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Showing posts from July, 2013

An Open Letter to my Quaker Christian Friends: Part 2 of 2

Well, so, as I said in my previous post , what I would ask of Quaker Christians is to stay low to the Truth, not to hide it or apologize for it.  ...Do not share one syllable more of your Scriptures than the "Spirit that gave them forth" is speaking in you--but equally, do not share one syllable less. And for all Quakers, Christian or non-Christian, I'm suggesting that When speaking from Spirit,  we use whatever language That Spirit lends us--and that we remember that the standard is not to be "nice" to anyone: be bold!  But do not speak beyond what is given you to say: be low.  It's not enough to speak your truth, as you experienced it once, years ago.  You must speak from love, in the present moment, and from Spirit, also in the present moment. Is there more? What else do I need from Christian Quakers, specifically? I want you to understand that, as a Christian, even as a Quaker Christian, you possess a significant amount of

An Open Letter to My Christian Quaker Friends: Part 1 of 2

First, I want to say thank you for making me welcome among you.  You might not have, so I'm grateful--because I need to be here.  I didn't become a Quaker to prove a point, and I didn't become a Pagan because I love controversy.  Our shared culture often treats anyone who is not a Christian as a threat or a flake, and it has been a joy and a delight to be heard first, judged second (or even not at all). The back story, for those of you who don't already know it: I became a Quaker, not because my clever monkey brain thought it was a fun idea, but because the Peace Testimony reached out one day and grabbed me by the scruff of the neck, and tossed me into Quaker meeting.  Once there, I discovered that Quaker process, and, most of all That Spirit That Gathers Us had become central to my life.  I fell in love with That Spirit. La Conversion de Saint Paul (Odescalchi) I became a member of the Religious Society of Friends the way an alcoholic becomes a member of AA.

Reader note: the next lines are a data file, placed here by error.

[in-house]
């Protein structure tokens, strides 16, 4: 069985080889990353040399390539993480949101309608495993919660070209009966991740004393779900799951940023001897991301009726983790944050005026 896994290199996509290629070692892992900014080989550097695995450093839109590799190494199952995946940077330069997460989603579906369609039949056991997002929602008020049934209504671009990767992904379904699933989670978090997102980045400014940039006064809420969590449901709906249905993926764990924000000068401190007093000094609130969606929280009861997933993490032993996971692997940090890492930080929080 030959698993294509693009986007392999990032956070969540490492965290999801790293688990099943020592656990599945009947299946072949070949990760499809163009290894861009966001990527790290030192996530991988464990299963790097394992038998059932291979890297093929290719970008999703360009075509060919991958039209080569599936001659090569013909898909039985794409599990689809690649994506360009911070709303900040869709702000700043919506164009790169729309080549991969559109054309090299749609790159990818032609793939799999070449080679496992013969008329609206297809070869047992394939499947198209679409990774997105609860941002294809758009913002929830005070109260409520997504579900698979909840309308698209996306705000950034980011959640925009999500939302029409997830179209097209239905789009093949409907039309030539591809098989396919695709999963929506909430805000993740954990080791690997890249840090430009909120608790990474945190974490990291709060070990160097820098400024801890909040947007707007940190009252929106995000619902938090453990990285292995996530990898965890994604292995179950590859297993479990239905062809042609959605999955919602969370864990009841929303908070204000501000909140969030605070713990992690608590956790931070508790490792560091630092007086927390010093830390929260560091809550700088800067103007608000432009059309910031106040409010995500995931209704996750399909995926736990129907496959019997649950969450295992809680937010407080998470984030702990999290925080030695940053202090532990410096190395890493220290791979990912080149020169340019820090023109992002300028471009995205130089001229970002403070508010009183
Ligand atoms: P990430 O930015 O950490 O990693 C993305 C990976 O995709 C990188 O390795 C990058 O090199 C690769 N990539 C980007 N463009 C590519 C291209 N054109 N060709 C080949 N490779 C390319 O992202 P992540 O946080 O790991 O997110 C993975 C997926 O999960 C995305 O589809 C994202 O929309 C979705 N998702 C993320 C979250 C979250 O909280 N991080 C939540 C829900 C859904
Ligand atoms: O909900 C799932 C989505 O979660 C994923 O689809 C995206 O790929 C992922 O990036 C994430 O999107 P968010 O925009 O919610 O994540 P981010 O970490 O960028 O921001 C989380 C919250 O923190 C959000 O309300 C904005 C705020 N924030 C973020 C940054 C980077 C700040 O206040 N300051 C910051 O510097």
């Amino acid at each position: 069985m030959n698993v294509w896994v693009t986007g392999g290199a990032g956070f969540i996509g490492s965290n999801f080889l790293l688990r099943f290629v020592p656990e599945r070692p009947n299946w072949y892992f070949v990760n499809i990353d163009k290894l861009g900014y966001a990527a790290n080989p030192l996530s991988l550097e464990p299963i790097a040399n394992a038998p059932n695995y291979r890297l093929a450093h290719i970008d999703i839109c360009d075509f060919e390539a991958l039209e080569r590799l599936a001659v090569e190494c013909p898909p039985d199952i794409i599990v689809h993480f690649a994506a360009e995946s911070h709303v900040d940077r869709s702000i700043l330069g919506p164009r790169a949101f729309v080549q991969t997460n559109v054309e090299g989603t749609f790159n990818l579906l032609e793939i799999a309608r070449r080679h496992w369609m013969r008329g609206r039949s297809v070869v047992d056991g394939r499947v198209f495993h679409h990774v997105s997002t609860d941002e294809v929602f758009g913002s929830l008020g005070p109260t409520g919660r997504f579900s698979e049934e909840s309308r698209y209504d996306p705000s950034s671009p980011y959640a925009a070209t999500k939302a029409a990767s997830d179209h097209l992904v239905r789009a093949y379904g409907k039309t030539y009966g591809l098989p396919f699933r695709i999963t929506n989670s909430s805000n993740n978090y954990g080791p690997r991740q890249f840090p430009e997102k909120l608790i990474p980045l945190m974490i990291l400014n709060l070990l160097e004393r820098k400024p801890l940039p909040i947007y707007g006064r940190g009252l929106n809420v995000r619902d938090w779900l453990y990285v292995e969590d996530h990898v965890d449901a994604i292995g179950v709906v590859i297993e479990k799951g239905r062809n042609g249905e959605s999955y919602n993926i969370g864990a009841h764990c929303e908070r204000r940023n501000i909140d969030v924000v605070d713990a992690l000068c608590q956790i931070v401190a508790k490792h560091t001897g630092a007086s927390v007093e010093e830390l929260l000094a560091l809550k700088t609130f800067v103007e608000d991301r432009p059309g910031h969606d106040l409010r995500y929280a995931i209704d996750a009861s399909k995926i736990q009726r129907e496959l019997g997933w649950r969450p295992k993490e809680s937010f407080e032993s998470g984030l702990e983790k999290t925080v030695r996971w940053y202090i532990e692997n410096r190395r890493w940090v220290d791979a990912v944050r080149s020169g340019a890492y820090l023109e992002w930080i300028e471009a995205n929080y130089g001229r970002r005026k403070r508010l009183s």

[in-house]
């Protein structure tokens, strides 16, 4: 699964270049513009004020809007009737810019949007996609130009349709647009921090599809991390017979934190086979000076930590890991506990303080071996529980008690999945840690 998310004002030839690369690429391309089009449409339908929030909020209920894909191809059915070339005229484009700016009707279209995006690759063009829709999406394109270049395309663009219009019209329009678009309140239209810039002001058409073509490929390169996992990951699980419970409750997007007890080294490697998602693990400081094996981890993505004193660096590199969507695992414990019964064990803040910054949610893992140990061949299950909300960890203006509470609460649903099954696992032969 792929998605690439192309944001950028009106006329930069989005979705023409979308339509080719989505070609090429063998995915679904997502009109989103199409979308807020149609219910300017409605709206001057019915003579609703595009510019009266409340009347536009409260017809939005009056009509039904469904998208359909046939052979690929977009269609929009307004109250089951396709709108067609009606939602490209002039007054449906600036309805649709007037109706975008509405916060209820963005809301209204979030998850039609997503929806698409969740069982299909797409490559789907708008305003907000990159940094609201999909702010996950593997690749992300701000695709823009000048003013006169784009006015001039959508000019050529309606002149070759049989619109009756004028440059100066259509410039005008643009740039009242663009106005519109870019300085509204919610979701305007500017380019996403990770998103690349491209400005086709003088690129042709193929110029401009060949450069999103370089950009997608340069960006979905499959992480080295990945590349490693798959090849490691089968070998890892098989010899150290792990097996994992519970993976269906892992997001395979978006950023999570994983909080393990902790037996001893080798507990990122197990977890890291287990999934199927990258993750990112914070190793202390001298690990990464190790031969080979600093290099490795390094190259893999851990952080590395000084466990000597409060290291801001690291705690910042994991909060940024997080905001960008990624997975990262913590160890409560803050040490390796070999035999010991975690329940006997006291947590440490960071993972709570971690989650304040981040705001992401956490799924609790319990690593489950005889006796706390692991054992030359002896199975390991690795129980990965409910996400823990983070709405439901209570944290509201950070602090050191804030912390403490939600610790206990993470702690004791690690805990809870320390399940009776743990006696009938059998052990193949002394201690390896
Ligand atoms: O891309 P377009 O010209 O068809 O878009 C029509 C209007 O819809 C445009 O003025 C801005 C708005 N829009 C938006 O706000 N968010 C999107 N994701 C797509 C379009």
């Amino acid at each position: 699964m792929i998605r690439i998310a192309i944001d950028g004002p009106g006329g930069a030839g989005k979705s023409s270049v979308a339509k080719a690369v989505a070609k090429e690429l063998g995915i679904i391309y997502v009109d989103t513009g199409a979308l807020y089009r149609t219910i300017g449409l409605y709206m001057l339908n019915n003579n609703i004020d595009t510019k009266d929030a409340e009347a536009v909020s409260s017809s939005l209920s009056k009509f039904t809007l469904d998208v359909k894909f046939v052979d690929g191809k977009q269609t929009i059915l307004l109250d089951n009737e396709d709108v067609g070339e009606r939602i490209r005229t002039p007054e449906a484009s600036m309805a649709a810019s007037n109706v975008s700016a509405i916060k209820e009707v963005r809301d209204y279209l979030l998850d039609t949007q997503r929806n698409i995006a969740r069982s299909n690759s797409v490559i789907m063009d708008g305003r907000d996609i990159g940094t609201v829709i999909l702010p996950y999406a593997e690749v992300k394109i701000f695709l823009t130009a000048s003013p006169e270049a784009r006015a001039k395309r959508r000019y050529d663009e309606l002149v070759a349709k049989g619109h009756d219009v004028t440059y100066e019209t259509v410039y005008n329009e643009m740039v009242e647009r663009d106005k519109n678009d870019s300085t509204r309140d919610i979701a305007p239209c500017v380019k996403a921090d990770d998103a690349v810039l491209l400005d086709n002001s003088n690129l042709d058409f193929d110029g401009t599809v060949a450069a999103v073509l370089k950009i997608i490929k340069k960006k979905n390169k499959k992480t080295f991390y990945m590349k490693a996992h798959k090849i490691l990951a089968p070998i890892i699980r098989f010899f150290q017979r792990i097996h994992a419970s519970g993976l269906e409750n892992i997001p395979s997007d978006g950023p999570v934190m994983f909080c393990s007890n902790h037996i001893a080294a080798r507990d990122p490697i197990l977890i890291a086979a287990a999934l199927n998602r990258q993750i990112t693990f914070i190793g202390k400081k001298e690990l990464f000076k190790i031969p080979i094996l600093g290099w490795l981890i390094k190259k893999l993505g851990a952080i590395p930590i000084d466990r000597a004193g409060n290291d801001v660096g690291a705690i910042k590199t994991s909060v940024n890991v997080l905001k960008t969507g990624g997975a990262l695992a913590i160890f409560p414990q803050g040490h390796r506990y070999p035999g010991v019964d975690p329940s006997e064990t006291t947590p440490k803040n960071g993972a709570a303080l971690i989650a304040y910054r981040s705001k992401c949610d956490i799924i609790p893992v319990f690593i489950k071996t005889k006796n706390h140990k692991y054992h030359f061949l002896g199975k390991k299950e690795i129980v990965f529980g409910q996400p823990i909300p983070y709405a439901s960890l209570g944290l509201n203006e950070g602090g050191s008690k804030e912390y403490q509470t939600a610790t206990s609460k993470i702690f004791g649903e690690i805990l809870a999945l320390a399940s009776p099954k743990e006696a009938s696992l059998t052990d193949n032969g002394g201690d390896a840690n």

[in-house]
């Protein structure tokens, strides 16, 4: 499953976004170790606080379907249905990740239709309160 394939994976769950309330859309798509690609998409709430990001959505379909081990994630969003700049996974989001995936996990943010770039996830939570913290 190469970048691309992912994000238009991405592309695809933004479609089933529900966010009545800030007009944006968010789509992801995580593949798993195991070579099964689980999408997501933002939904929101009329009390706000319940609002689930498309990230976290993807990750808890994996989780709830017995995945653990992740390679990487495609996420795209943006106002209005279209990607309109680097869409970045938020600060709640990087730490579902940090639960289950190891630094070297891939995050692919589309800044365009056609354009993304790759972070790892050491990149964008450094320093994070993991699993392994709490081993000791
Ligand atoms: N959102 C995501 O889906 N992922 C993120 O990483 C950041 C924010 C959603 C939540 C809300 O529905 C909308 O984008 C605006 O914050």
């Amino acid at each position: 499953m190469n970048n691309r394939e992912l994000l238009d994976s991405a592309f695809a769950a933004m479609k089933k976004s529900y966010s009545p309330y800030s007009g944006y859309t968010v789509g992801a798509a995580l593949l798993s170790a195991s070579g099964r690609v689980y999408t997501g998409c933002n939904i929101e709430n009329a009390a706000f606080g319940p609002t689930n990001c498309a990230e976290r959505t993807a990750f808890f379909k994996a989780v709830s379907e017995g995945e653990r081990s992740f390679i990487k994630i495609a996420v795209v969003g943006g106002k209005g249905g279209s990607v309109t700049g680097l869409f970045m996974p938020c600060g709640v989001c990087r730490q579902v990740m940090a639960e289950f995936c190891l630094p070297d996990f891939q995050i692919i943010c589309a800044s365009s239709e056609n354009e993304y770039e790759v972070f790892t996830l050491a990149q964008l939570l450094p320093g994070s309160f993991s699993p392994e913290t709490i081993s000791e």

The Gospel of The Princess Bride

I'm not sure if The Princess Bride was one of my daughter's favorite movies when she was growing up or not, but I know that it has always been one of mine.  And today, in meeting for worship, a scene from The Princess Bride rose up in me as an answer to a spiritual question. All spiritual communities have their struggles.  Sometimes they are rooted in personal conflicts that divide a group; sometimes in the differing needs of a group's members.  For example, it can be frustrating to a newcomer to discover that a group is so well-adapted to meeting the needs of longtime members that their needs seem to be invisible, and it can be equally frustrating to longtime members to see a group seemingly caught forever in an introduction to work they are ready to take much farther and deeper than a newcomer can.  No matter how many beginners you welcome and show the ropes, there will always be another one right behind them... unless there isn't, at which point you discover a wh